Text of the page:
HDTVs in 2011: 3D Is Coming, We Mean It

Big and small, active-shutter and polarized 3D, 3D TVs are here to stay--whether you like it or not.

By Patrick Miller, PC World |  Personal Tech, 3D TV

Practically every HDTV manufacturer started their press conference by announcing that 3D is a big deal for them this year. However, different TV companies are planning to take their 3D emphasis in different directions. Read on for a look at how big 3D is going to be, and the different kinds of 3D TVs that will be showing up in 2011.

3D TVs Everywhere

For the majority of 2010, you couldn't buy a 3D TV without spending at least $1300 or so for a 40-inch set. 3D features were only implemented in the high-end and mid-range models, and between the 3D TV and the glasses, you might be looking and spending $600 more for a 3D than you would for a comparable 2D-only set. It wasn't until the holidays that we started seeing sub-$1000 3D TVs coming out.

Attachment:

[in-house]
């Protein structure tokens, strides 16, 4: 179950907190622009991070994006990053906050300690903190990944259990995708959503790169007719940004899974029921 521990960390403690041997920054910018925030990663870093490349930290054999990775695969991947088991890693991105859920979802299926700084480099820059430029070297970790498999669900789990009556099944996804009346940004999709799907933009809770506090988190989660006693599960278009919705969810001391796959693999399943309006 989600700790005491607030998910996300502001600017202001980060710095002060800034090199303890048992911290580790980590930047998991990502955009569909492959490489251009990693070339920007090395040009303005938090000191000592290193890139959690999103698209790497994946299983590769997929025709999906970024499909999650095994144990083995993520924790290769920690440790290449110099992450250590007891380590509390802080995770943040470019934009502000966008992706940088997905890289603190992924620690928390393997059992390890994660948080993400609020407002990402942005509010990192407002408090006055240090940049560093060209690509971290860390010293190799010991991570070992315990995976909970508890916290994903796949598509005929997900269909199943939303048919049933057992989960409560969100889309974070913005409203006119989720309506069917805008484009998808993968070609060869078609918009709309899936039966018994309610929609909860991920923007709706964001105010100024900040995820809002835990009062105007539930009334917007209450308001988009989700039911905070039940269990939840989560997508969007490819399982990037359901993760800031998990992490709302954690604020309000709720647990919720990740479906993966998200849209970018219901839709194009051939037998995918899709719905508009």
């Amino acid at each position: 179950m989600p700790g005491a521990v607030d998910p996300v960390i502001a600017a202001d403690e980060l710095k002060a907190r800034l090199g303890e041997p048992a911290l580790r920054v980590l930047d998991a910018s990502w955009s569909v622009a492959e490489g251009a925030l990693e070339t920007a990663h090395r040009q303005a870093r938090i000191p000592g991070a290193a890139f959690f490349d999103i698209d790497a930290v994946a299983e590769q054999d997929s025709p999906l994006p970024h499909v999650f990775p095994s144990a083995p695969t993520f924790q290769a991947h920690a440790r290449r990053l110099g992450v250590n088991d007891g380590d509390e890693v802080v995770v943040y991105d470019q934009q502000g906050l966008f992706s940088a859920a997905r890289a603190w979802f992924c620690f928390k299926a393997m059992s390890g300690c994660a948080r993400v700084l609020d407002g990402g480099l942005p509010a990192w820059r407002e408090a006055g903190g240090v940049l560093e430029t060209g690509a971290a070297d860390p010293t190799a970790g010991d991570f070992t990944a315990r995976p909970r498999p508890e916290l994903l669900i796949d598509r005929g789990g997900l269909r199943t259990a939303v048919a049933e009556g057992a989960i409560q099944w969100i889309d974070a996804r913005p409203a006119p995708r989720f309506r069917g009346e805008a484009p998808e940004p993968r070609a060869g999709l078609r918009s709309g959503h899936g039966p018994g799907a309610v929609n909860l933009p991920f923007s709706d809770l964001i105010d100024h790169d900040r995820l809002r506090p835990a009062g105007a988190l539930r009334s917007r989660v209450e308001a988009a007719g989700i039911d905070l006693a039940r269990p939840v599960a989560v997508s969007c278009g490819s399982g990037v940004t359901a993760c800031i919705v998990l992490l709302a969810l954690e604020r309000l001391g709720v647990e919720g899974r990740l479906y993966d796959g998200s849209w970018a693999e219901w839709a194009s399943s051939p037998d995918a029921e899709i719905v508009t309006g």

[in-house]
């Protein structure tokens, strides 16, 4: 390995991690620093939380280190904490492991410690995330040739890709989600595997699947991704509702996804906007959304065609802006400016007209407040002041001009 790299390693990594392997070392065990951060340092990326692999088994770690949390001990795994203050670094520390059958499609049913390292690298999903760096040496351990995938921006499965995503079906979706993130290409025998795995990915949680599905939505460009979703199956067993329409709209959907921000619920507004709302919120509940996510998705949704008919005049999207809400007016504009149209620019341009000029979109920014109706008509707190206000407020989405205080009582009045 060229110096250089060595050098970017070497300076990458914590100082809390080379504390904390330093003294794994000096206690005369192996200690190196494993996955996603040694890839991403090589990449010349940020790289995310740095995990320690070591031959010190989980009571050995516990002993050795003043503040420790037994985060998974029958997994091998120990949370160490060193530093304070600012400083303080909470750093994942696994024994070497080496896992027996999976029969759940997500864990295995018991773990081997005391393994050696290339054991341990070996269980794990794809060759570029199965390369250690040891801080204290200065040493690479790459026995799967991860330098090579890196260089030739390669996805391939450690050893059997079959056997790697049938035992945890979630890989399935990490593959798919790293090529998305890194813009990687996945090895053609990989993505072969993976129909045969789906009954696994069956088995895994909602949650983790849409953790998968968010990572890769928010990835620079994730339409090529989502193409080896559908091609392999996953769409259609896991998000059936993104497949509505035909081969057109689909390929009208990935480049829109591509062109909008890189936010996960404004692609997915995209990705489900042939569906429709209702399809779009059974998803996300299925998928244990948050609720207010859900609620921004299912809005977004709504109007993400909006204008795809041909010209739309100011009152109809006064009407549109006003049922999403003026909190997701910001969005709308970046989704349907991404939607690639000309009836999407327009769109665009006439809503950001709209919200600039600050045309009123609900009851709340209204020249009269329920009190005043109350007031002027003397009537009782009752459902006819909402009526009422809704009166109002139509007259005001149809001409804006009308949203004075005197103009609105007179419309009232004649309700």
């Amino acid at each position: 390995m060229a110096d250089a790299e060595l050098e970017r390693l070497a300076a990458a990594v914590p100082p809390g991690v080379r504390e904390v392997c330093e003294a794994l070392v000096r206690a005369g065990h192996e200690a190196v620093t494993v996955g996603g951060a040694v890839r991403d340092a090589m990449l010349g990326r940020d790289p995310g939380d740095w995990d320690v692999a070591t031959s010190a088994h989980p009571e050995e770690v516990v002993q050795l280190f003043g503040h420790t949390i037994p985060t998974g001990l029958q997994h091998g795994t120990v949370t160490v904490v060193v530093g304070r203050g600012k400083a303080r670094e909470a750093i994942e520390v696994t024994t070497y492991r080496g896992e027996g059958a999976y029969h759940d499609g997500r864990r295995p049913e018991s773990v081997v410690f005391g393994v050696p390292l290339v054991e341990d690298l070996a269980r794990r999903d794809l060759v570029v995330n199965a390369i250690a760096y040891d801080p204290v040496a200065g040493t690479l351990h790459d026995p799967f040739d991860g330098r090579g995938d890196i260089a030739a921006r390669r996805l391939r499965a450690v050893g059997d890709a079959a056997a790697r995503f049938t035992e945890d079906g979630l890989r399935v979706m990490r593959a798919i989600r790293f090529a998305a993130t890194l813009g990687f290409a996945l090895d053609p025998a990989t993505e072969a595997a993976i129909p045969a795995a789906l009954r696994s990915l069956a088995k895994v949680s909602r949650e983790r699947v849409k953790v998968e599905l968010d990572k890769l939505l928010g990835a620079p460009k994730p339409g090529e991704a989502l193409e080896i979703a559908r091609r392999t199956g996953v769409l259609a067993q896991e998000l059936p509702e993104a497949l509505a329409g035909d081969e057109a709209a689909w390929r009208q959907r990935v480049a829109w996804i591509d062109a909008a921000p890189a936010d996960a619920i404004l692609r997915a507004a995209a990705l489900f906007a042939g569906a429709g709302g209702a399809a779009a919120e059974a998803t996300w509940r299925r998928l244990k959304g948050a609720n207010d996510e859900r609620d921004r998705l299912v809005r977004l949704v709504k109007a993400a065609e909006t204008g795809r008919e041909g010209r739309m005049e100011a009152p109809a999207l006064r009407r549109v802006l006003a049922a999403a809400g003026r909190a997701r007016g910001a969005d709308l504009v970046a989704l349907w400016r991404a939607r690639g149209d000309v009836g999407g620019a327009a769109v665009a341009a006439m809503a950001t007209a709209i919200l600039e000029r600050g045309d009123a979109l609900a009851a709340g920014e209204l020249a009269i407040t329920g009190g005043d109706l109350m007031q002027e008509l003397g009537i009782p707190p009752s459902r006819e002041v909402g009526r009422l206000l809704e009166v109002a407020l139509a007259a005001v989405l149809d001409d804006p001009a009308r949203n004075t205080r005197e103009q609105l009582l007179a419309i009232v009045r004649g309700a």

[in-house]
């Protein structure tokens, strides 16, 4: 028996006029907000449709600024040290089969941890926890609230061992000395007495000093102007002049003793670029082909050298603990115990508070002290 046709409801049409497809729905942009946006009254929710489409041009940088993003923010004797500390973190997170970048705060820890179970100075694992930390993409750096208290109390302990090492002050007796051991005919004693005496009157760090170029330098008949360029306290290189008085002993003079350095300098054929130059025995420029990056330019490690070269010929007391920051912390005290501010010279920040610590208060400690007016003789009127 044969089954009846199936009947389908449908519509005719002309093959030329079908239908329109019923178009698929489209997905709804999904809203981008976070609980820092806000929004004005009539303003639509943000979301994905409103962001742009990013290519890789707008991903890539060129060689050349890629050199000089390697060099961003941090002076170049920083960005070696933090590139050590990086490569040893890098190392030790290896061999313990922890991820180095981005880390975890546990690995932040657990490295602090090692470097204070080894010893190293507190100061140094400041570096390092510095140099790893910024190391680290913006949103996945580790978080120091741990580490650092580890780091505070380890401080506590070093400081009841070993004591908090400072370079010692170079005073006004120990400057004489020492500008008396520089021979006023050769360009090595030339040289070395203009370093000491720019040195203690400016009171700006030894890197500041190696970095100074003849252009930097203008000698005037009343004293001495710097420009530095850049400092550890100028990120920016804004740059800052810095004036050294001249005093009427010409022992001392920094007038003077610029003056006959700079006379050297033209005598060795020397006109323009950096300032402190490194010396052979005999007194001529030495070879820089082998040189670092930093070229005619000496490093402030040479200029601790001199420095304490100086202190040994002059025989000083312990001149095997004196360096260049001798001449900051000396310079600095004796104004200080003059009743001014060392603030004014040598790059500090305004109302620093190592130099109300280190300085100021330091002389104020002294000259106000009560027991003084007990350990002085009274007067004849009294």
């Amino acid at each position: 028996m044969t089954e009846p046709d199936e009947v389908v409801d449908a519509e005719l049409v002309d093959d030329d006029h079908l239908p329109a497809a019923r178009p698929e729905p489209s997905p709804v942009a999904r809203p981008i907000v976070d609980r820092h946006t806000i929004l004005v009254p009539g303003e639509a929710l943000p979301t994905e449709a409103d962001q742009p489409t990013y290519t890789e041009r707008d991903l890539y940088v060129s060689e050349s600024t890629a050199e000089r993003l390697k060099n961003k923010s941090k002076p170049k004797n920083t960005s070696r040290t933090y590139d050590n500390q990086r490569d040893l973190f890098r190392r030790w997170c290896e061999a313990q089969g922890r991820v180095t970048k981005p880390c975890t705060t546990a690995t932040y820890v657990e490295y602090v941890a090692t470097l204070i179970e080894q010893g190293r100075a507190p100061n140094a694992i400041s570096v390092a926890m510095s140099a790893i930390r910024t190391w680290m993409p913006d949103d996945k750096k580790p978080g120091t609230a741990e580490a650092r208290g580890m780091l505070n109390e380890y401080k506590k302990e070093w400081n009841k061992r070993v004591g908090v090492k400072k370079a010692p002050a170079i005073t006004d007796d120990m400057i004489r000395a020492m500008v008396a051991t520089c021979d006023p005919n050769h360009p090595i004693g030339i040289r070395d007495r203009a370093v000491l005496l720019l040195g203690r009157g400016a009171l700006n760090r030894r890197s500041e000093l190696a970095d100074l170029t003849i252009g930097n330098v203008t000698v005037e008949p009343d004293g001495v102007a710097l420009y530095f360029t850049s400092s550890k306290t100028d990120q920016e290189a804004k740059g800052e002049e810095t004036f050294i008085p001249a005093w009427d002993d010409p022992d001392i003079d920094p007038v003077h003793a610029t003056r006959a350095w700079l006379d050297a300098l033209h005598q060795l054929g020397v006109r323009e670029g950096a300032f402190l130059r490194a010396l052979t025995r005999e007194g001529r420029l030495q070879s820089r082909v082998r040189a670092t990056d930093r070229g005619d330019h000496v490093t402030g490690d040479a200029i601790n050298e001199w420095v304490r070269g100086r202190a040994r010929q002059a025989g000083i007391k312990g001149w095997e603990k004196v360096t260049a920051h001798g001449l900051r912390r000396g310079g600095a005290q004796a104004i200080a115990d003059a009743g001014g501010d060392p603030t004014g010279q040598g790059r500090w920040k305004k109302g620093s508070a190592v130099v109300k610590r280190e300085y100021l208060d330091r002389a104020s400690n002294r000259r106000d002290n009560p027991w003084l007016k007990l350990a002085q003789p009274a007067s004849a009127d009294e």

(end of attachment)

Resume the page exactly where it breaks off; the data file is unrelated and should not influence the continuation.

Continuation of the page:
In 2011, that's simply not the case. Panasonic, Vizio, Sony, LG, Samsung--all of them are releasing 3D TVs of all shapes, sizes, and price ranges upon the market this year. Even Sharp's TV lineup, which typically takes a different tack than the rest of the industry, includes a handful of 3D TVs. Even if you're a bargain-basement shopper, it'll be hard to buy a new TV that doesn't support 3D.

Active-shutter vs. Polarized 3D

3D may be big this year, but it's not necessarily the same kind of 3D you saw (and probably didn't really like) in 2010. Your new TV will either use active-shutter glasses or polarized glasses to produce a 3D image. Active-shutter glasses are the bulky, pricey 3D glasses that produce a 3D image by using LCD lenses to rapidly dim one lens, then the other, so your two eyes see slightly different images. Meanwhile, polarized 3D glasses are the kind you've seen in movie theaters: light, cheap, and somewhat similar to a pair of sunglasses. Polarized glasses don't have any electronics in the glasses themselves because the work is being done in the TV's filter, so they're easier and cheaper to manufacture and design.

Originally published on PC World |  Click here to read the original story.
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